Interview with Helena Suni, President of the Finnish Kennel Club
The Finnish Kennel Club, founded in 1889, can boast being the oldest canine organisation in the Nordic countries. Congratulations, you are celebrating your 125 anniversary! What does this immediately call to mind?
I will remember our anniversary theme «Good living with dogs for 125 years». The Finnish Kennel Club has lived a good life with dogs all through its history and wants to offer this possibility to dog enthusiasts also in the future. We also want to show the world that the well-being of dogs is our absolute priority.
How does it feel to organise one of the biggest canine events ever, with an impressive entry of 21 247 dogs, in connection with your 125 anniversary?
It was clear from the beginning that the World Dog Show 2014 would be the main event of our anniversary. We succeeded in our goals and got the whole world to celebrate with us and spread our anniversary theme all over the world.
Why is Finland such a doggy country?
Finland is the country with the largest amount of dogs in proportion to the number of inhabitants. Dog activities are here for everyone, not just a small group of people. And almost 80% of our dogs are pure-bred, registered dogs with whom people want to participate in different activities.
Could you do without your lobbying activity on a national level and how successful is it?
The Finnish Kennel Club has very good community relations. We interact constantly with the Finnish government and the parliament. We try to have an active approach to the legislation, e.g. at this moment we participate in the renewal of our animal protection law.
In your opinion, what is the next big challenge in the canine world?
The essential issue is to secure the health of pedigree dog. One way of doing this could be the Partnership for Dogs (IPFD) project. The vision and mission of the project is to : « Facilitate collaboration and sharing of resources to enhance the well-being of pedigreed dogs and all dogs worldwide. An enduring global collaboration enhancing dog health, well-being and welfare and human-dog interactions. »
And what is your next challenge, as the President of the Finnish Kennel Club?
To continue the work of the Finnish Kennel Club as it currently is in the same direction and to possibly even enhance it. This way Finland will continue to be a good dog country for enthusiasts, both dogs and people and can serve as an example for the rest of the world.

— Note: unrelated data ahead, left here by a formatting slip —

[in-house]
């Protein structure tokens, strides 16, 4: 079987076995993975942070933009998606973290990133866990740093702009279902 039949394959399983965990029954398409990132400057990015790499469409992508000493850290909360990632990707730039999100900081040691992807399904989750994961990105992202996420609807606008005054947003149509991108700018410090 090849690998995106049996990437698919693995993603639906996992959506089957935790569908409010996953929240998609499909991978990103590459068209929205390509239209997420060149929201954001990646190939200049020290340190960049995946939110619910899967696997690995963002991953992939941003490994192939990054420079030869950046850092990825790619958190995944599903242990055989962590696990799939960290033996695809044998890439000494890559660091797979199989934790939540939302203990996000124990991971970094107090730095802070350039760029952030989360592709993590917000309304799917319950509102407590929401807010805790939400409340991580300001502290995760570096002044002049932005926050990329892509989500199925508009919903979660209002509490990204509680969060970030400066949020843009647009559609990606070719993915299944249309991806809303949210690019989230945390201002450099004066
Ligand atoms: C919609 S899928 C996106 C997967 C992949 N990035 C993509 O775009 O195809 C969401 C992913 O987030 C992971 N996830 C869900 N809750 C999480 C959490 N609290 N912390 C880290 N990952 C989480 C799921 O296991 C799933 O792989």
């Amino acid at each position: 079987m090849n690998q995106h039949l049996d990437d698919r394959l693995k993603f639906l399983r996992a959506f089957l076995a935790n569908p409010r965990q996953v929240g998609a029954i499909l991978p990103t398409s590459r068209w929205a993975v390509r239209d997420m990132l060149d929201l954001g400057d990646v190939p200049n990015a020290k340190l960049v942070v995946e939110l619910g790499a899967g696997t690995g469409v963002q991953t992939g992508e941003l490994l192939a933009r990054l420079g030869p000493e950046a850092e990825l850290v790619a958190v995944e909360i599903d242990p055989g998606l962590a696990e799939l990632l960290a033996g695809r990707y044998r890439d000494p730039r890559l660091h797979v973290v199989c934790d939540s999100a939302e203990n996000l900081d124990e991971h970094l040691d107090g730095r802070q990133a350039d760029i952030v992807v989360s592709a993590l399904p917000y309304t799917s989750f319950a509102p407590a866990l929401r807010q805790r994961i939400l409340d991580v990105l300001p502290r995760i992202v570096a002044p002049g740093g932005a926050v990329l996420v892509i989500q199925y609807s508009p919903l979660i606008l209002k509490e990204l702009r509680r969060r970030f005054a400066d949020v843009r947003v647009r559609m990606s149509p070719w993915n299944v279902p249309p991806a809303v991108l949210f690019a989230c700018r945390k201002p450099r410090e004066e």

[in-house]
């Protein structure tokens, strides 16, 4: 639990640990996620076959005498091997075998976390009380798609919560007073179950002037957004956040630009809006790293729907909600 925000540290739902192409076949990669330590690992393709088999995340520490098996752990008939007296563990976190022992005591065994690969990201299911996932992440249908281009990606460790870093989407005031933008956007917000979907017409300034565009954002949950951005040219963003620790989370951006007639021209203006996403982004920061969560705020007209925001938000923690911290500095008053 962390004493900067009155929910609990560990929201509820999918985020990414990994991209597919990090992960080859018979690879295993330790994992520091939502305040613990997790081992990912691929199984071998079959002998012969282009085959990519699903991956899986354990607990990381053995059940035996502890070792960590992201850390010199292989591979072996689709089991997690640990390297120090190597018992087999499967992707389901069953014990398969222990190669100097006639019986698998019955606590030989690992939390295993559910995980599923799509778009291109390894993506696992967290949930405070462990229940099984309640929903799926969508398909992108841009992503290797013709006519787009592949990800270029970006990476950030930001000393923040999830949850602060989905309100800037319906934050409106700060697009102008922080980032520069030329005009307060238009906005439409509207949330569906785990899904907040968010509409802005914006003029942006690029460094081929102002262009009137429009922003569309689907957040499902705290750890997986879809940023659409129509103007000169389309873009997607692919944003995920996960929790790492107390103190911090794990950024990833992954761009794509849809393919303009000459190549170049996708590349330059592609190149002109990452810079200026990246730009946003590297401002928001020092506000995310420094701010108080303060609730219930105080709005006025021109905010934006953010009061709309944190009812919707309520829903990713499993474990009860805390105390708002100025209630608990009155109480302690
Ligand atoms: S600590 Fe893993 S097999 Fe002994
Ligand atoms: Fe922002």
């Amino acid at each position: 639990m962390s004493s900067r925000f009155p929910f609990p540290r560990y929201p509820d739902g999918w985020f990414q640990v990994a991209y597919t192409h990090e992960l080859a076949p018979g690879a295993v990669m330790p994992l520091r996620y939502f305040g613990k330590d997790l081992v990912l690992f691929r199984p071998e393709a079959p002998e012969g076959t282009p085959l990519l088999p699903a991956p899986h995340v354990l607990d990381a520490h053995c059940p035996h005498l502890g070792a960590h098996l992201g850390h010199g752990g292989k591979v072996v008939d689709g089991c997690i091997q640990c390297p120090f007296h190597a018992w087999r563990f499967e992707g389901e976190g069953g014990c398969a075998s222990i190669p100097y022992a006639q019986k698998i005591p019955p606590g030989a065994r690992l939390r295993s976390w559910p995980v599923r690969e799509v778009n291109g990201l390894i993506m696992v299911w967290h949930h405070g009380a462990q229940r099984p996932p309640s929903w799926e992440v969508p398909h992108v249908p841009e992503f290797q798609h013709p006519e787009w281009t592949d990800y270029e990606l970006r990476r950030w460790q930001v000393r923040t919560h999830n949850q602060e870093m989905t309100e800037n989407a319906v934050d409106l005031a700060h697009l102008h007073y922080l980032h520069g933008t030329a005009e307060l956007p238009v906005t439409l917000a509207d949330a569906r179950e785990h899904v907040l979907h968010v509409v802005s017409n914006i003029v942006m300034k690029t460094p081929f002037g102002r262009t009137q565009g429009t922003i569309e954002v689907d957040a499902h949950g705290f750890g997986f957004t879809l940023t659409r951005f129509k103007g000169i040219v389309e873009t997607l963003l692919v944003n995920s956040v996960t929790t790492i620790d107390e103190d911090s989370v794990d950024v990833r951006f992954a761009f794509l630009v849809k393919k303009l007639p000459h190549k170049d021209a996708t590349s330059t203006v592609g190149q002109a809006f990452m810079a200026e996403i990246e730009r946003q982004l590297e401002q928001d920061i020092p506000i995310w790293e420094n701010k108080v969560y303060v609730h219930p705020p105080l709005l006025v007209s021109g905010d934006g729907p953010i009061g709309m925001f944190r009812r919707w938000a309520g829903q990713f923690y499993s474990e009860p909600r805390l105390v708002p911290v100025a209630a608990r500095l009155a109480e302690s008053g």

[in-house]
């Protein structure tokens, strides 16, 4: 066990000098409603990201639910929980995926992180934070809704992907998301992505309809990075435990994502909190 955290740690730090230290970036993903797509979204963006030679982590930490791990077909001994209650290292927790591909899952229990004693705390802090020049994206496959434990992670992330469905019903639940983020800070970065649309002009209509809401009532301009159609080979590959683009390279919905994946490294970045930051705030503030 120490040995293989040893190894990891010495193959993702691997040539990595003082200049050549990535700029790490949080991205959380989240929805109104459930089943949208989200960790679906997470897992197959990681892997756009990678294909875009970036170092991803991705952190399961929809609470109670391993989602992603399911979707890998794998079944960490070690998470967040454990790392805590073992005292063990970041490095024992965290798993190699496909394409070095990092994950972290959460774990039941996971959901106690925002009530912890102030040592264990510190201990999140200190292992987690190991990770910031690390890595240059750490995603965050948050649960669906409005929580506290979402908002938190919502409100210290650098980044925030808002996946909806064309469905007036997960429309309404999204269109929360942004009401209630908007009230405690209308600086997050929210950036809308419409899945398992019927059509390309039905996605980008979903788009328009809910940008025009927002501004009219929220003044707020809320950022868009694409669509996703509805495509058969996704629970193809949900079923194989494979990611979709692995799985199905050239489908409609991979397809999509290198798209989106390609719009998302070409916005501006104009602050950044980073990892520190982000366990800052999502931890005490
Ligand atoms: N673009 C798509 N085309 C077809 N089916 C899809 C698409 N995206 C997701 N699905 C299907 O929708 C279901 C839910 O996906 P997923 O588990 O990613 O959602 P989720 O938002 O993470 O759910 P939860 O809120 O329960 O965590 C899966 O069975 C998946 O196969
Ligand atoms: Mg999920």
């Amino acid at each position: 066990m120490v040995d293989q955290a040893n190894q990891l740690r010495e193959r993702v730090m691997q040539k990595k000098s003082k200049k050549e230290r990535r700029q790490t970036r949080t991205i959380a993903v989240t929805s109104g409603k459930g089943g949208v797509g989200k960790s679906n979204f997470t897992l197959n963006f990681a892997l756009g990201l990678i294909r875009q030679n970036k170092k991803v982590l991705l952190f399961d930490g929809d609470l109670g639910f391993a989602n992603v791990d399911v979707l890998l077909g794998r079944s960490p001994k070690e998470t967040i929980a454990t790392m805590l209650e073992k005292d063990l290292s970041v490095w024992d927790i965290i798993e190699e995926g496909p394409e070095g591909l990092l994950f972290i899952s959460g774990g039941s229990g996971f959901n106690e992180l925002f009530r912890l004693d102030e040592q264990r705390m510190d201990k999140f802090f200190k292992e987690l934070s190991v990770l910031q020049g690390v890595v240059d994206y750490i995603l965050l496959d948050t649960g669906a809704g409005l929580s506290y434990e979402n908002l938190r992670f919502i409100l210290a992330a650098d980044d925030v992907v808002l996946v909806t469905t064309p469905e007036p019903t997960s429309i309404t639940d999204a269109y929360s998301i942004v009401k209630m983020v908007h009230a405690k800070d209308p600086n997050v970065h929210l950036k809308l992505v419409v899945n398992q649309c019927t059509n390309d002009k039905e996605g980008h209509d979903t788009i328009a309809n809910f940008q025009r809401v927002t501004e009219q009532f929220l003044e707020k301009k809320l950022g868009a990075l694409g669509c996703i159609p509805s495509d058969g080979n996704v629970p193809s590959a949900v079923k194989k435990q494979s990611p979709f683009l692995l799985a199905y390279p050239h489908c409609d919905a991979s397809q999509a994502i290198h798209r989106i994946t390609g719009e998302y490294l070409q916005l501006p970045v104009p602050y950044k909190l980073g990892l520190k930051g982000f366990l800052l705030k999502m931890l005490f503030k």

Can you tell us about the two books which will be published on the occasion of the 125 anniversary?
Two books have been published in honour of our anniversary. In the beginning of this year a book called «Elämää koiran kanssa – suomalainen koiraharrastus ennen ja nyt» (Living with dogs – Finnish dog activities today and in the past) written by Kaija Unhola was published. This book compiles the complete 125-year history of the Finnish Kennel Club in the same book. Tapio Eerola’s book on Finnish dog breeds was published for the World Dog Show.
Can you tell us what the public will be able to see in the framework of the historical exhibition put together to mark the jubilee year?
The exhibition tells the 125-year long story of the Finnish Kennel Club with pictures and historic video films. Moreover, the specialty of the exhibition is an ancient Chinese terracotta dog, donated to the Finnish Kennel Club by the President of the World Dog Show Kari Järvinen. This item is more than 2 000 years old.
The magazine of the Finnish Kennel Club (Koiramme) is followed by 380 000 readers! What makes it so popular?
The excellent quality of our magazine Koiramme guarantees our great number of members. The magazine is an activity magazine edited on general journalistic grounds and its content is based on expertise and reliability which makes the content also very versatile.
The Finnish Kennel Club is well known for its well-developed youth activities, counting 6,000 members; why is it important to foster them? The future lies with the youth.
Interview: Marie Luna Durán FCI Marketing and Public Relations Manager